The Trouble With Terracotta in Bathrooms

Terra cotta flooring

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Terracotta is a beautiful red clay fired flooring material. It has a lovely rustic quality, that feels natural and welcoming, while also being eye-catching in its unique permutations. Terracotta is also a porous flooring choice, and it requires regular sealing to keep it free of stains. This can make it a problematic choice for many bathrooms.


Terracotta is a type of ceramic, and all ceramics are highly absorbent in their untreated natural state. This is a problem because bathrooms are environments filled with water, as well as numerous staining hazards, all of which can threaten to destroy your flooring installation daily.

There are a few things that can be done to try and combat this. The first is a process known as surface burnishing, which fires the clay in such a way that the pores in the finished piece are somewhat smaller.

This can then be combined with the application of a quality ceramic sealing agent, which will clog the material's pores while creating an invisible layer of protection over it. The use of rugs in strategic places near bathtubs and shower stalls can also help to some extent.


That surface sealant will not last, and over time it will fade in places across the room. That will require you to re-apply it regularly. In the bathroom, this can be particularly hazardous as any thinning of the veil of the seal can lead to immediate and permanent damage to the floor.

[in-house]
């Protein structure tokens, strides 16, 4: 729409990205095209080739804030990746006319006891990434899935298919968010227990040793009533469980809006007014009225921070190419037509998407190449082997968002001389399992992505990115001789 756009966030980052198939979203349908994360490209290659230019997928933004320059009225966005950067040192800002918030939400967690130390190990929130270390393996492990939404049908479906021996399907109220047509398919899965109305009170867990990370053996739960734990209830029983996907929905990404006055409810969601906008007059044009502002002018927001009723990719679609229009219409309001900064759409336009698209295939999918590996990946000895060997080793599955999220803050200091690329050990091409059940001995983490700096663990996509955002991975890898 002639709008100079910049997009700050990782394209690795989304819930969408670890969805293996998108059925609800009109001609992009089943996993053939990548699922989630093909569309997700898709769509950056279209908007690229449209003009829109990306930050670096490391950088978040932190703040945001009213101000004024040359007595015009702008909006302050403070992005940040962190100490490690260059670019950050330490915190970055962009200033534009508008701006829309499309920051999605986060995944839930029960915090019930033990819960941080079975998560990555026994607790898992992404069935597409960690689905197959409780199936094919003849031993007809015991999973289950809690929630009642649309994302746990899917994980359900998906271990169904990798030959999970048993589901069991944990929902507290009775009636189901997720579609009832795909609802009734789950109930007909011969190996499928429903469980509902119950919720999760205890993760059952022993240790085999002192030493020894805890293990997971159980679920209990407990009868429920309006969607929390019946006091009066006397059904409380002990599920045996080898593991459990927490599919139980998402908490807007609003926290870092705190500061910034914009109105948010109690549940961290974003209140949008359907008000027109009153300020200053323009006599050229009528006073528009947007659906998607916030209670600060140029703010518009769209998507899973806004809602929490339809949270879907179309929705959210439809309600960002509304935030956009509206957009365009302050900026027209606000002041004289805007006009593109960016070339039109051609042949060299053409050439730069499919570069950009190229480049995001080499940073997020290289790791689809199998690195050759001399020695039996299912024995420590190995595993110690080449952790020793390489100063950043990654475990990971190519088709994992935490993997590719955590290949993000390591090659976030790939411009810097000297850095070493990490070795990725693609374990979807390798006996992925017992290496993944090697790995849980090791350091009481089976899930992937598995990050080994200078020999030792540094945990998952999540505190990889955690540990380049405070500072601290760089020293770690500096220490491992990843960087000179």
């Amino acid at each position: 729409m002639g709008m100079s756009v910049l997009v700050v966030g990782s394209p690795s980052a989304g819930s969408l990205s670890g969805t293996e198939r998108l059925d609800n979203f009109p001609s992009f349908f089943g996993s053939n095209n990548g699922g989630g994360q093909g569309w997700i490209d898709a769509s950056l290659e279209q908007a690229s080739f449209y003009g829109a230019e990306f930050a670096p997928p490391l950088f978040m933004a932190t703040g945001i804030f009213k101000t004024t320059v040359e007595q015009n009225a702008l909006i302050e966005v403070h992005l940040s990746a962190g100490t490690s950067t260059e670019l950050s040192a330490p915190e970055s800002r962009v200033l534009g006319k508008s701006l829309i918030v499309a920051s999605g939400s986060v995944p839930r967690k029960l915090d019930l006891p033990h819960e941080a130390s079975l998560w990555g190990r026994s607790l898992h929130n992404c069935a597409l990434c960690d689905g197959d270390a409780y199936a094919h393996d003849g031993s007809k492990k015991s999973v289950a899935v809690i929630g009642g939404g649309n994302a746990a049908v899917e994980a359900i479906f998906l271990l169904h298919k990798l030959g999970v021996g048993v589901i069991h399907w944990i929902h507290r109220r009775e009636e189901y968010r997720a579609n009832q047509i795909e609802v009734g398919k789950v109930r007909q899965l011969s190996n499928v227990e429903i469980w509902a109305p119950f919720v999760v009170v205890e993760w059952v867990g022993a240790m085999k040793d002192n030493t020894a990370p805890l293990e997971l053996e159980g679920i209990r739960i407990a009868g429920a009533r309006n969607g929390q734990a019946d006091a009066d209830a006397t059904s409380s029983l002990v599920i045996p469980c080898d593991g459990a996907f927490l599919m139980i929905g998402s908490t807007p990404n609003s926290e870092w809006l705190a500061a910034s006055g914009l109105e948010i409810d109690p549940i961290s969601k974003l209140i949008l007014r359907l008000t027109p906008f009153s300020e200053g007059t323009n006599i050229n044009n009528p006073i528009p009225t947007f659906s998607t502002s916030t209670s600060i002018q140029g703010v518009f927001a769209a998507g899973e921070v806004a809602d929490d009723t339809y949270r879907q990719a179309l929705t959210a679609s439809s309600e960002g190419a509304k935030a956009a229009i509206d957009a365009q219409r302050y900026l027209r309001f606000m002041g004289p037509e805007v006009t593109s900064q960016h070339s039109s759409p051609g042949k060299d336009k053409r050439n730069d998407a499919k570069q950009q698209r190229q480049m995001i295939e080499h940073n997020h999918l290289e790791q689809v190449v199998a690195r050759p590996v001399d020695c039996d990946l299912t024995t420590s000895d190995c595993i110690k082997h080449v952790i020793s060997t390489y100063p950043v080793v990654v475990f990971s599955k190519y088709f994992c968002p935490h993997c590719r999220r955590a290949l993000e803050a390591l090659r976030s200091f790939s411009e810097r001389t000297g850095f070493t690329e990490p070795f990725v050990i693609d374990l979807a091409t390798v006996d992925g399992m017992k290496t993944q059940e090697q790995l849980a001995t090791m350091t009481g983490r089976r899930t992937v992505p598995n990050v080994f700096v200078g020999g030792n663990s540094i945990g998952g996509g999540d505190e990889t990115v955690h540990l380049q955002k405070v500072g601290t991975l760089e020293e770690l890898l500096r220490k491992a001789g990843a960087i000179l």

Glazed Terracotta Flooring

Glazing is a process where glass is melted over the surface of a porous terra cotta tile, creating an impermeable layer across it which is proof against moisture, stains, molds, and liquid penetration. The glaze used can be printed to look like anything you desire, but it does cover the natural appearance of the tile, removing the point in using them to some extent.

The glazing process does make terracotta suitable for usage in a bathroom. The difference between these pieces and regular ceramics will often be a slightly softer texture, and a more rustic natural shape, resting beneath the decorative melted glass glaze that sits above.

Decorative Styles

The reason that terracotta is prized as a flooring material despite its functional drawbacks is the unique look it can lend to a space. This is a rustic, ruddy red and earth-hued appearance that is warm, inviting, and comforting. For some people, achieving this look in the bathroom will be worth the extra time and expense caring for and maintaining the floor.

One loophole that you may be able to exploit is trying to find ceramic glazed tiles that are fired to replicate the look of natural terracotta. They aren’t 100% perfect yet, but ceramic manufacturing techniques are getting more sophisticated every day, allowing you to achieve a similar look without the maintenance issues.

Appropriate Installation Locations

Terracotta tile flooring isn’t ideal for direct installation in most bathrooms, but if properly sealed it can be used in locations around the bathroom. This can include spaces such as a powder room, changing room, or even in part of a half bath arrangement. You may also get away with using terracotta in seldom used bathroom environments such as those attached to guest bedrooms.

Ecological Considerations

Terracotta tiles are made entirely from natural clay materials and are completely biodegradable as long as they remain unglazed. These tiles are only made in specific locations around the world, which means that the carbon cost of shipping such heavy tiles to a job location should be factored in as well.